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EgyptAir Hijacking: 'Unstable' Man Faces Extradition; A Selfie Explained

EgyptAir hijack suspect Seif Eldin Mustafa (middle) is escorted by Cypriot police officers as he leaves a court after a remand hearing in Cyprus.
Petros Karadjias
EgyptAir hijack suspect Seif Eldin Mustafa (middle) is escorted by Cypriot police officers as he leaves a court after a remand hearing in Cyprus.

The hijacker of the Cairo-bound EgyptAir flight, identified by authorities as Egyptian national Seif Eldin Mustafa, has been remanded to police custody for eight days in Cyprus, where he forced the plane to land on Tuesday after telling the crew he was armed with explosives.

The explosives turned out to be fake and Mustafa admitted to hijacking the plane, authorities said. He is being investigated on charges including hijacking, illegal possession of explosives and abduction, according to The Associated Press.

The news service reports that Egypt filed a formal extradition request on Wednesday.

Cypriot officials have described Mustafa as psychologically "unstable," Joanna Kakissis, reporting from Greece, told our Newscast unit.

Not long after the hijacking, which ended peacefully about six hours after it began, it became clear that the incident was not related to terrorism. Instead, Cypriot authorities say it stemmed from family discord. Joanna said that "the 59-year-old suspect initially asked to speak to his ex-wife — who is from Cyprus." She adds:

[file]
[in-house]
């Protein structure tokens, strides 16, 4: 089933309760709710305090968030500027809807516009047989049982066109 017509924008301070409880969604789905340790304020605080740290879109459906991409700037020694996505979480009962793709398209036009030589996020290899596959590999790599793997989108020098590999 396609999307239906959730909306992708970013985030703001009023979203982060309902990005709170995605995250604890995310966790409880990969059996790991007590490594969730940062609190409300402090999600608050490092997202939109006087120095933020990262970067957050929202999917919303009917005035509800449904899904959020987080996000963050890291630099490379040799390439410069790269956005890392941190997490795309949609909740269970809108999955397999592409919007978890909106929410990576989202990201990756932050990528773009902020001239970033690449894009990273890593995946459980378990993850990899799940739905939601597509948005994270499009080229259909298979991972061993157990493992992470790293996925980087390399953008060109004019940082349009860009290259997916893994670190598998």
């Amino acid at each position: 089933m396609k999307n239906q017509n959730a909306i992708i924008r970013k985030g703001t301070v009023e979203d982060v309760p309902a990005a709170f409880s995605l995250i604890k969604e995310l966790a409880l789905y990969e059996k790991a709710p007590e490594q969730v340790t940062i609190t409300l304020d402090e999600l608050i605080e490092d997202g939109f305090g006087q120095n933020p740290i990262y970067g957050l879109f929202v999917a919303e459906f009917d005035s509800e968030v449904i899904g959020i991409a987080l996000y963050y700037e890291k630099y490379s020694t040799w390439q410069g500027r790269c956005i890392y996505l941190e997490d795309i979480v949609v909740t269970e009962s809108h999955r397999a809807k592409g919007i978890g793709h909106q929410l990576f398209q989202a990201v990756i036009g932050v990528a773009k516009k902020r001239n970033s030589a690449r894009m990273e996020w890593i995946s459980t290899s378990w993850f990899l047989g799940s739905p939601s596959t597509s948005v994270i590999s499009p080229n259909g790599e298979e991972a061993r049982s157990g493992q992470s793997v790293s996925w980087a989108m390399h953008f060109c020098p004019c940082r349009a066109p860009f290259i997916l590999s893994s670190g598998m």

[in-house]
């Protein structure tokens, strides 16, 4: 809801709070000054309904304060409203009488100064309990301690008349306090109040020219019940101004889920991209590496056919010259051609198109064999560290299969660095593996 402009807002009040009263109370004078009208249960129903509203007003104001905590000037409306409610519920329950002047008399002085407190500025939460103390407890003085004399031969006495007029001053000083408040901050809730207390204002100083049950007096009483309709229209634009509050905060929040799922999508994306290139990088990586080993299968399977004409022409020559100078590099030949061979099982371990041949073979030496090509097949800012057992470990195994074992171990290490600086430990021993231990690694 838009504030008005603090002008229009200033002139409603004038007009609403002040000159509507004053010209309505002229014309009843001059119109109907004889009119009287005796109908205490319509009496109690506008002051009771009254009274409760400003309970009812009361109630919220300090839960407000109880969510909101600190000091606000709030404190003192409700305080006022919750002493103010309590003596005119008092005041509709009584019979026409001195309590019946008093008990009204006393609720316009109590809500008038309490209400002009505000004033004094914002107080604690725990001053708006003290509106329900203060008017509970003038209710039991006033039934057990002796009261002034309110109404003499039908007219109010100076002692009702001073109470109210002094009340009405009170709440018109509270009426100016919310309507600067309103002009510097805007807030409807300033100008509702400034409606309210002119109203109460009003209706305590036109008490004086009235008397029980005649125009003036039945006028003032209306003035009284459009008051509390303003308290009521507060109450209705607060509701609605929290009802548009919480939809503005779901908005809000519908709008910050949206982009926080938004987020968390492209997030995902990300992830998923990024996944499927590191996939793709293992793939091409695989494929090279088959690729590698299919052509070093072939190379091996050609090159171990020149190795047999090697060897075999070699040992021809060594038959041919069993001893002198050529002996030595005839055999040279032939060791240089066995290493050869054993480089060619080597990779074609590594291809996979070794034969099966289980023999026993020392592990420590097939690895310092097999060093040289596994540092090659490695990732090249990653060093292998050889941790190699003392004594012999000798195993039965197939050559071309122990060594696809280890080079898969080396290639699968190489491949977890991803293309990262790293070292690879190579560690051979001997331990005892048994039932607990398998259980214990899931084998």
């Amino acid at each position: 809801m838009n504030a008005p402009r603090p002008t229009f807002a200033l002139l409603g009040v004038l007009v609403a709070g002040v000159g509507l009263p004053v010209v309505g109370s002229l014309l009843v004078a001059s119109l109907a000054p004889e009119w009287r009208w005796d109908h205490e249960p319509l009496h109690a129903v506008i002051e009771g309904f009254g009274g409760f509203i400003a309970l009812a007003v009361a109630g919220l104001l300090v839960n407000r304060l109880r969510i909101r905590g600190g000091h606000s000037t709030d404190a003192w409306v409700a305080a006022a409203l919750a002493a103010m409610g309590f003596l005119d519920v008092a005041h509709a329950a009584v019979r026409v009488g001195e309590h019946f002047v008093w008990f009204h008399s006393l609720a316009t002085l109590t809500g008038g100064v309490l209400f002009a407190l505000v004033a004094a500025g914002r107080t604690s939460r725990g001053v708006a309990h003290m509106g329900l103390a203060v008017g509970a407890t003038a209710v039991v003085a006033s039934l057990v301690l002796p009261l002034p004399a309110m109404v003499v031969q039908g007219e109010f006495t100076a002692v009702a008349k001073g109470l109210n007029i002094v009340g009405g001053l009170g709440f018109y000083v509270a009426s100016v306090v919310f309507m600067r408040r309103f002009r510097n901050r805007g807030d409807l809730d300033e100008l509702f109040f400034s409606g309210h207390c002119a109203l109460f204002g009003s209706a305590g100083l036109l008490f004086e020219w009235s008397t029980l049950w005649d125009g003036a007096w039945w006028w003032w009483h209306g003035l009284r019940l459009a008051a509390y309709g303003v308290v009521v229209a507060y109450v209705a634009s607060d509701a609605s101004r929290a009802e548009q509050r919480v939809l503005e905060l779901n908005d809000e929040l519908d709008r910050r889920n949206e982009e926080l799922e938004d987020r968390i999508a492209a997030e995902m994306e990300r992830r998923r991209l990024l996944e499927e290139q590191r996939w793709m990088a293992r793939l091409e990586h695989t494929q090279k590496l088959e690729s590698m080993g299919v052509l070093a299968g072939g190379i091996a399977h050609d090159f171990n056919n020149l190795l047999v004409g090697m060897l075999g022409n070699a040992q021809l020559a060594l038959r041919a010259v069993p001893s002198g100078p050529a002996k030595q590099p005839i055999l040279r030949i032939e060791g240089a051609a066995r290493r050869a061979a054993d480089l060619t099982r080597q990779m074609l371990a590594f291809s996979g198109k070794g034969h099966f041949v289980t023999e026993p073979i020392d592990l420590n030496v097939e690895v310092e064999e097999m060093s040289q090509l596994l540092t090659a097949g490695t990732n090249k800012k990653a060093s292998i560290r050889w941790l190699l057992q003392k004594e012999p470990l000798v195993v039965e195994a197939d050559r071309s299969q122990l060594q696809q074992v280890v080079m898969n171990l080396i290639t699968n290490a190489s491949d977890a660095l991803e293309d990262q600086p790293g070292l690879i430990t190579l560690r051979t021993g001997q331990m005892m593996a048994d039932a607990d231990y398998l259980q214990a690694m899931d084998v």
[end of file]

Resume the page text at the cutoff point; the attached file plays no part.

"Cypriot police say the couple have four children. Mustafa's ex-wife came to the airport, but police prevented her from entering the plane. The police say he then asked for political asylum and to speak to European Union leaders. Cypriot government sources describe Mustafa as 'unstable.' "

Though the suspect allowed most of the 72 passengers and crew to disembark the plane once it landed in Cyprus, he kept Western foreigners on the plane. One such foreigner was Brit Ben Innes. He told The Sun that he "wanted to take the selfie of a lifetime" by posing with the alleged hijacker.

"I figured if his bomb was real I'd nothing lose anyway, so took a chance to get a closer look at it," Innes told the newspaper. "I got one of the cabin crew to translate for me and asked him if I could do a selfie with him. He just shrugged OK, so I stood by him and smiled for the camera while a stewardess did the snap. It has to be the best selfie ever."

Another passenger, an Italian man named Andrea Banchetti, was less amused.

According to the AP, Banchetti told Rome's La Repubblica newspaper that he should have "slapped" Innes for taking the photo.

"That guy could have had a potato in his belt, but how do you go up to him that way and take a photo of him?" Banchetti said. "'Are you a fool?' I said in English."

Meanwhile, Innes' mother, Pauline, took umbrage with the characterization of the photograph, according to The Telegraph.

"All we can say is that the picture is clearly not a selfie as everyone has been describing it," she said. "You can clearly see that it is not Ben who is taking the picture. He's in it but he's not taking it."

Copyright 2021 NPR. To see more, visit https://www.npr.org.